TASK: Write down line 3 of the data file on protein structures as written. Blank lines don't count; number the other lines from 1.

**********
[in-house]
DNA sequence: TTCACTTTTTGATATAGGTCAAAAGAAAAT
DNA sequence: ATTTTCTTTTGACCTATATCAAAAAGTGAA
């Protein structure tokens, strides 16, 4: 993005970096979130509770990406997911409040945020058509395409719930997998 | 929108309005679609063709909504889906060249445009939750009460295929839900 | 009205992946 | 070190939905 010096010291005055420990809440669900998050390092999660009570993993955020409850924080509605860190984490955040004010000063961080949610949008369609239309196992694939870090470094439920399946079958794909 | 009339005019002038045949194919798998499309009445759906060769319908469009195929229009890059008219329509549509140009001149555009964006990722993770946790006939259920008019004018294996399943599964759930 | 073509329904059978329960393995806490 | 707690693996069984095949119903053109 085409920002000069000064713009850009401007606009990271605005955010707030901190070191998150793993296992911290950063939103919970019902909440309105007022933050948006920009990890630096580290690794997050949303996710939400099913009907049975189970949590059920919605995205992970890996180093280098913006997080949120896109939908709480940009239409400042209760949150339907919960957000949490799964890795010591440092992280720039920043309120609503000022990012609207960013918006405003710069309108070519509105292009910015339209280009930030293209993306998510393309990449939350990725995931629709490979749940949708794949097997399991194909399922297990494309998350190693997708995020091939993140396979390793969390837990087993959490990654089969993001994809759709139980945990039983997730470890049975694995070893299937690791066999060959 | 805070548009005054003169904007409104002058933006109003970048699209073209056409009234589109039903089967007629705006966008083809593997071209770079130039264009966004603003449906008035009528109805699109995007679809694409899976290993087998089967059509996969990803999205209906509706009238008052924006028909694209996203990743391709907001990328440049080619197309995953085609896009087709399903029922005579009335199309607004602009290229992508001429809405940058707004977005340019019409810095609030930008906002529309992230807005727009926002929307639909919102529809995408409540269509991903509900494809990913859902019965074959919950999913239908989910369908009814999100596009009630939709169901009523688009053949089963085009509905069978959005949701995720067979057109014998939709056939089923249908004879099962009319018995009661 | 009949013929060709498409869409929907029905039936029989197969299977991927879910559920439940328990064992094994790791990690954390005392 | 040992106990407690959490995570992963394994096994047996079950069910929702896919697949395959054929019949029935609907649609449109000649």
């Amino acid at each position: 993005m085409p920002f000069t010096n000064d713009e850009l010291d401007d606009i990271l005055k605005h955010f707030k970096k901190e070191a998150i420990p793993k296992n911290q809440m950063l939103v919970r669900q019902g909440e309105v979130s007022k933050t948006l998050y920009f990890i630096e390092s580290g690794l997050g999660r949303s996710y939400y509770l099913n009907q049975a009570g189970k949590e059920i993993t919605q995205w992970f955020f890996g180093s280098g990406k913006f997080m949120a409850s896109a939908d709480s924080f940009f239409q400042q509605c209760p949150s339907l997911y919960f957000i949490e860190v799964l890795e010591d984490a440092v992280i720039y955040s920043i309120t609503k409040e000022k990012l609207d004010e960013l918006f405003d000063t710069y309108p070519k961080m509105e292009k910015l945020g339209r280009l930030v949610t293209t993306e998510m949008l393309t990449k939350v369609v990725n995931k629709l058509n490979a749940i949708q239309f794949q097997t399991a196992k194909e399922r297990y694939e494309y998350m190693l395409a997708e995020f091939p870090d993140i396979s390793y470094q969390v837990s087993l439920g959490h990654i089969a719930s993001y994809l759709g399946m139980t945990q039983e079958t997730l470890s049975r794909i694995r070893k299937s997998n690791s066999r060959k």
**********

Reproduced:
DNA sequence: ATTTTCTTTTGACCTATATCAAAAAGTGAA